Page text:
Scientists have discovered rBCG30, a recombinant variant of Bacille Calmette-Guerin or BCG vaccine that overexpresses a highly abundant 30 kDa protein of the tuberculosis bacterium known as Antigen 85B. This new recombinant vaccine is superior to BCG in protecting against tuberculosis in animal models, and also cross protects against leprosy.
It is also the first study demonstrating that boosting a recombinant BCG vaccine further improves cross-protection against leprosy, he added. In one experiment, mice were immunized with either rBCG30 or the old BCG vaccine, or they were given a salt solution. Ten weeks later, the mice were injected with live leprosy bacteria into their footpads and seven months after that, the number of leprosy bacteria in their footpads was measured. The researchers found that the mice given BCG or rBCG30 had much fewer leprosy bacteria in their footpads than the mice given the salt solution.
AdvertisementAdditionally, mice immunized with rBCG30 had significantly fewer leprosy bacteria than those vaccinated with BCG. In a second experiment, the mice were first immunized with BCG or rBCG30, and then immunized with a booster vaccine (r30) consisting of the TB bacterium's 30-kDa Antigen 85B protein in adjuvant that is, in a chemical formulation that enhances the immune response. The group of mice immunized with rBCG30 and boosted with r30 had no detectable leprosy bacteria in their footpads, in contrast to groups of mice immunized with all other vaccines tested, including BCG and rBCG30 alone and BCG boosted with r30. In other experiments, the immune responses of the mice were measured after vaccination.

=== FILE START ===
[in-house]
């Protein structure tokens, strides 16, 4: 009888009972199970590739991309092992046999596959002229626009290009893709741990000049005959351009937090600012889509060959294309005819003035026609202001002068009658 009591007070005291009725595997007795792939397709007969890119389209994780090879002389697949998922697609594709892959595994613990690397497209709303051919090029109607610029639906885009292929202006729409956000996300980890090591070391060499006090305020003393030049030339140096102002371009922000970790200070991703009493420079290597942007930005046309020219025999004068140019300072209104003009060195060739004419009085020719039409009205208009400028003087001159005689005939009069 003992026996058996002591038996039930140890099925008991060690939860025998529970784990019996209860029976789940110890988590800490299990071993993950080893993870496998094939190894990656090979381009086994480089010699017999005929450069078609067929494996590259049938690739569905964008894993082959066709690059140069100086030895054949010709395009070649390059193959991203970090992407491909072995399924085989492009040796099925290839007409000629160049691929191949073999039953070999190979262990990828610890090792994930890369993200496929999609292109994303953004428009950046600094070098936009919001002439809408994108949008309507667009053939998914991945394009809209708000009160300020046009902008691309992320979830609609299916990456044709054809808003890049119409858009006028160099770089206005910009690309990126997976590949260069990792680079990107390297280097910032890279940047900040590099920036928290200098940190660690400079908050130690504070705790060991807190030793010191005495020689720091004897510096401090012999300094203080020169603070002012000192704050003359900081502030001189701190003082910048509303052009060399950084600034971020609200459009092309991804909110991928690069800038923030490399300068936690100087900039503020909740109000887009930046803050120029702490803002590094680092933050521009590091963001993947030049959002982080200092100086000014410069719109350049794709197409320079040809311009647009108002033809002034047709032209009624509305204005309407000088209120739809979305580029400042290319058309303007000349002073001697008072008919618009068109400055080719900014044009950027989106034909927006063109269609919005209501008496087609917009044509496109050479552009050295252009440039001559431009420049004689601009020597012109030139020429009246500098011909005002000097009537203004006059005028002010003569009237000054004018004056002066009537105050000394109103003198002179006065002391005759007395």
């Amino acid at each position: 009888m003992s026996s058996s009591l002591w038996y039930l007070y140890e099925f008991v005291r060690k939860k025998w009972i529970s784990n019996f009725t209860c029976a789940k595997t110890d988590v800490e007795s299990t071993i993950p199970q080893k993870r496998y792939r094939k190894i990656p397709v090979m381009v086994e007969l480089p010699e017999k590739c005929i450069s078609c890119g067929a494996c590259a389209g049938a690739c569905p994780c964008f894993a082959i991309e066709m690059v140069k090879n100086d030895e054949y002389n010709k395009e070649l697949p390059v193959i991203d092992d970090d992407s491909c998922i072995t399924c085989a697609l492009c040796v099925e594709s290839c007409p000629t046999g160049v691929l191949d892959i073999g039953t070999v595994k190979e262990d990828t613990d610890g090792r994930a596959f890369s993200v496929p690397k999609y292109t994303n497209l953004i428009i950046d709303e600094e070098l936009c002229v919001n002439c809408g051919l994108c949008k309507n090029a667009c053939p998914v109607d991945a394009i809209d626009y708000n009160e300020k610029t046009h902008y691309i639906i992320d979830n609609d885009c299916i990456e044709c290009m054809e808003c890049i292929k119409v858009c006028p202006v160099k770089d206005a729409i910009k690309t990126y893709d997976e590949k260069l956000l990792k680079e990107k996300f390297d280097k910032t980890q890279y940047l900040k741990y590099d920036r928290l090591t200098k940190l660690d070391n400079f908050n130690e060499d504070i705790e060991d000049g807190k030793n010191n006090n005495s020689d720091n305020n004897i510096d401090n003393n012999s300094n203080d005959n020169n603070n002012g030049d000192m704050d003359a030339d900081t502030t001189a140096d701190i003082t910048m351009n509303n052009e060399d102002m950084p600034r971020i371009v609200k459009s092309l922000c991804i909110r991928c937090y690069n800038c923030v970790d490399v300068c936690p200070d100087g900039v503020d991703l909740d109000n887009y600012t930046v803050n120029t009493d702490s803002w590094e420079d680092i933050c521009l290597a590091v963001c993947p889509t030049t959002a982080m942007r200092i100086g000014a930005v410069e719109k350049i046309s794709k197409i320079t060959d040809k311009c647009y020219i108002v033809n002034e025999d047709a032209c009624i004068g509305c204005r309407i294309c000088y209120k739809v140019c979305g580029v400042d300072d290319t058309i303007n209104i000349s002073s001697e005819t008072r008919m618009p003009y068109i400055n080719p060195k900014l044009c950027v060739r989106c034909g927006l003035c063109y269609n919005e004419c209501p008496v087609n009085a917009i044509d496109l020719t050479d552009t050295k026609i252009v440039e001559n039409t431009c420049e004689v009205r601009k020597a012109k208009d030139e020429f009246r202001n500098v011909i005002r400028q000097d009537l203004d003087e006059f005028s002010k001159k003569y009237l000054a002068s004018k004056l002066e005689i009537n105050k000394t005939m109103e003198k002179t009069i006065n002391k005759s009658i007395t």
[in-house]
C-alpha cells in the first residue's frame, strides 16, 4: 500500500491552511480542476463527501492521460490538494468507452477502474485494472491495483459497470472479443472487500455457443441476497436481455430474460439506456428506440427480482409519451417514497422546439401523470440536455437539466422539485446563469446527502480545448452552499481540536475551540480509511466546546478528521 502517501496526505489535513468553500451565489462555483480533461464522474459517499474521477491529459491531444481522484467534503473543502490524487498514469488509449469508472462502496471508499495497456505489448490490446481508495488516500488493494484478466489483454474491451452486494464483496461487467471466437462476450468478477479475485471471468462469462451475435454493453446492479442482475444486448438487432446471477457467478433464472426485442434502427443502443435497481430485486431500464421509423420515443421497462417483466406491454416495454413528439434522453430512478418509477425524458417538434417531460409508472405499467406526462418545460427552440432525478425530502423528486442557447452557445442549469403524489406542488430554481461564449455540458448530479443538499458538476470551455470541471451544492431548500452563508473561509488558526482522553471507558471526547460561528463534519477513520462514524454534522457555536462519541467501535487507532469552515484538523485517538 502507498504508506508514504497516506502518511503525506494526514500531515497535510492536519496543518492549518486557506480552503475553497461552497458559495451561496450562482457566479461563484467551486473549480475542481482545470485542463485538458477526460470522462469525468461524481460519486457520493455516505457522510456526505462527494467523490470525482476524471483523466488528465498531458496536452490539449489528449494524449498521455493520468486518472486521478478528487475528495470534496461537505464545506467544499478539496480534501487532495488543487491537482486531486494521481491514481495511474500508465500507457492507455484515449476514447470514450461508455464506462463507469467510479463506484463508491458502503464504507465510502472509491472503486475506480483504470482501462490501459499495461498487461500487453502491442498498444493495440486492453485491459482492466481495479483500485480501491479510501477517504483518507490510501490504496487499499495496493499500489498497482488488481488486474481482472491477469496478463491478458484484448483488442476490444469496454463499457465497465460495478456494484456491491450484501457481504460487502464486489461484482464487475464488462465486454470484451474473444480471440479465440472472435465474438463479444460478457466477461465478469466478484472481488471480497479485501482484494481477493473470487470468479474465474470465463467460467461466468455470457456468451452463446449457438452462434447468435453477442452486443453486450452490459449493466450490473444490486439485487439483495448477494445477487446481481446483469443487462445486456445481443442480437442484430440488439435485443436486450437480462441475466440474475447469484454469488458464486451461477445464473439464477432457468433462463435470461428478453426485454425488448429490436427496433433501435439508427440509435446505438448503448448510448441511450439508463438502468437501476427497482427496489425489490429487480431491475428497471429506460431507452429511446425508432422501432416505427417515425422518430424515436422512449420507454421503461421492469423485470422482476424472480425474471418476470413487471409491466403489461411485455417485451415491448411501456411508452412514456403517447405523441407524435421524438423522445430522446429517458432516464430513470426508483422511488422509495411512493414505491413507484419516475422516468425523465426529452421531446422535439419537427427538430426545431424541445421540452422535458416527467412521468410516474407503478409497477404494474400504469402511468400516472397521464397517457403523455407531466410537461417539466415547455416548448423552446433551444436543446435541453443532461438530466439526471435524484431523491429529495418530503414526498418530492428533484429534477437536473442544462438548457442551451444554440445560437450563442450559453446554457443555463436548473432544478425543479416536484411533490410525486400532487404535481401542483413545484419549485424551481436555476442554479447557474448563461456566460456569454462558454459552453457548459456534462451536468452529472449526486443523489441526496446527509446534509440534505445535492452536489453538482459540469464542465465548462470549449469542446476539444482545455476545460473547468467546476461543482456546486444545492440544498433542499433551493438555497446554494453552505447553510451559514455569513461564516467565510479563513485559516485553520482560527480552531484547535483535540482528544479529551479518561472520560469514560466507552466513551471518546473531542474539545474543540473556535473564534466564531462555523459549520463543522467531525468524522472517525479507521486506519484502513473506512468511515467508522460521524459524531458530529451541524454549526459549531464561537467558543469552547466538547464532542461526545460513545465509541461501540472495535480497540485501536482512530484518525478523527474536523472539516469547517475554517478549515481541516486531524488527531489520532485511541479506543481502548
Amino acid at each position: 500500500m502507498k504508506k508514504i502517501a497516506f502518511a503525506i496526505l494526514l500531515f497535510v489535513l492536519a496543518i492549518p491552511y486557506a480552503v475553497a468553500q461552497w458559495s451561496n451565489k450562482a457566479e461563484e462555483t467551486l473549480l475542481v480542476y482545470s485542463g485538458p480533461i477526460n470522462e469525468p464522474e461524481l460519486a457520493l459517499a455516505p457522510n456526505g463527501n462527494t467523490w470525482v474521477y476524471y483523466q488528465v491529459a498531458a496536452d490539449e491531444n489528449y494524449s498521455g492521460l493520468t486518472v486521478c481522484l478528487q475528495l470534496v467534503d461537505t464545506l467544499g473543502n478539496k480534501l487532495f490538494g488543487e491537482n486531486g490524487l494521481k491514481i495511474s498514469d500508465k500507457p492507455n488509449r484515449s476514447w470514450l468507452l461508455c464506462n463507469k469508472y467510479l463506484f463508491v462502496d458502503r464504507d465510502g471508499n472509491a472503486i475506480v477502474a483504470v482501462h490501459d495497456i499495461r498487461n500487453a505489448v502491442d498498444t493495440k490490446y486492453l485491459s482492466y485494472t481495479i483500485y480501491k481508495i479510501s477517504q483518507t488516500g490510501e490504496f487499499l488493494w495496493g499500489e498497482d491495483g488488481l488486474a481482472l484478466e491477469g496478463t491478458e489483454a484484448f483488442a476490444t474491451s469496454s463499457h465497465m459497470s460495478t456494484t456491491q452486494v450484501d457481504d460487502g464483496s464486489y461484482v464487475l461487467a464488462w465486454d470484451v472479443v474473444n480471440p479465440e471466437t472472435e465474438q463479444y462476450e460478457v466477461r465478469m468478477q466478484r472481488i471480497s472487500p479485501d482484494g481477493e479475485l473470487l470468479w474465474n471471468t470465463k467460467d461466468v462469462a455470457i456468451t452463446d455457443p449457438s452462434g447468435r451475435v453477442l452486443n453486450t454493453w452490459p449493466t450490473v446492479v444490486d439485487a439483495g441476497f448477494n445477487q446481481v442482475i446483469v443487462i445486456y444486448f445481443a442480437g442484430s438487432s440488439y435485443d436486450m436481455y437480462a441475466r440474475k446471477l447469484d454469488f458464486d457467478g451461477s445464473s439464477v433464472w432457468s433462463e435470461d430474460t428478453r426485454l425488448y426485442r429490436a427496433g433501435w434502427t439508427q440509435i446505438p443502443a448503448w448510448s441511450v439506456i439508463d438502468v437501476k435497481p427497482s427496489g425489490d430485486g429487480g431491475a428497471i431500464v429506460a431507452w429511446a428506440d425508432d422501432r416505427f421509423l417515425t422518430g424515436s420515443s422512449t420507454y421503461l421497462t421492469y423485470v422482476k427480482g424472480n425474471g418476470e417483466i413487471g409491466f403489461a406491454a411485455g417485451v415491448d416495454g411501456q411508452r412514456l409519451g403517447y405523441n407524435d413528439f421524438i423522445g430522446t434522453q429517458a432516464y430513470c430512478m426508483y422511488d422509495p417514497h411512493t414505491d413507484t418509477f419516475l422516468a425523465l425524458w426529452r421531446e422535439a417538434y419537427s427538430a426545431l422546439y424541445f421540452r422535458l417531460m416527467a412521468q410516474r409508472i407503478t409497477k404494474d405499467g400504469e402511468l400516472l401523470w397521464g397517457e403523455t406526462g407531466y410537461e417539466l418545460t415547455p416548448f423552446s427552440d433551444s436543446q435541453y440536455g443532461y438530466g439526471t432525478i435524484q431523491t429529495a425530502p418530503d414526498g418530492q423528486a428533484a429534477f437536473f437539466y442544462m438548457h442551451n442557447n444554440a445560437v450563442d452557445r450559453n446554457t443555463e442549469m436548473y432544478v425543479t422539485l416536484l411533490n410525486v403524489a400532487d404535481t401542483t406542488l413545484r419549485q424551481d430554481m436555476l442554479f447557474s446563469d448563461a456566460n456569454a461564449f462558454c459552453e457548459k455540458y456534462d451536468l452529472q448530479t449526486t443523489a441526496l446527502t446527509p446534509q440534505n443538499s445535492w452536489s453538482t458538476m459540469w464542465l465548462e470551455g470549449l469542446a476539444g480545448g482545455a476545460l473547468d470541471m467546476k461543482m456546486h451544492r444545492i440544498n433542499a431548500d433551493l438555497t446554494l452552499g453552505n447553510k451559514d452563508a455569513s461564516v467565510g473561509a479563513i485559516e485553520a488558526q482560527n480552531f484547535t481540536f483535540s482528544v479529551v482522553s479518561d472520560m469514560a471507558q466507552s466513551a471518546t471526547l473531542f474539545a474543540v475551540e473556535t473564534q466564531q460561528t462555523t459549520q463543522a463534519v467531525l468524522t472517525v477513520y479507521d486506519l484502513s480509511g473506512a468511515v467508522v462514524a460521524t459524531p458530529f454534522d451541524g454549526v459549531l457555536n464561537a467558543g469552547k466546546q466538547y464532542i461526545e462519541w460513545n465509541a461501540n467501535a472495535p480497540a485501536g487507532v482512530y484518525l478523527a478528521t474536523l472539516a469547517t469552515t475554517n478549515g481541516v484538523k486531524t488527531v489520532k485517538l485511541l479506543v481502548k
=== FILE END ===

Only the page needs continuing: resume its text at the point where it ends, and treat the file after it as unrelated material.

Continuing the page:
Mice immunized with rBCG30 and boosted with r30 had markedly enhanced immune responses to the leprosy bacterium's version of the Antigen 85B protein, which is very similar to the one expressed by the tuberculosis bacillus, compared with mice immunized with the other vaccines and vaccine combinations. A Phase 1 human trial for rBCG30 has proven that it is safe and significantly more effective than BCG, and it is the only candidate replacement vaccine for BCG tested thus far to satisfy both of these key clinical criteria. Horwitz noted that this most recent study, however, was conducted in an animal model of leprosy, so further study is needed to gauge the effectiveness of the rBCG30 vaccine in protecting against leprosy in humans. The next step in the research will be to test the rBCG30 vaccine for efficacy in humans against TB. If it's effective against TB, then the next step would be to test its effectiveness in humans against leprosy.
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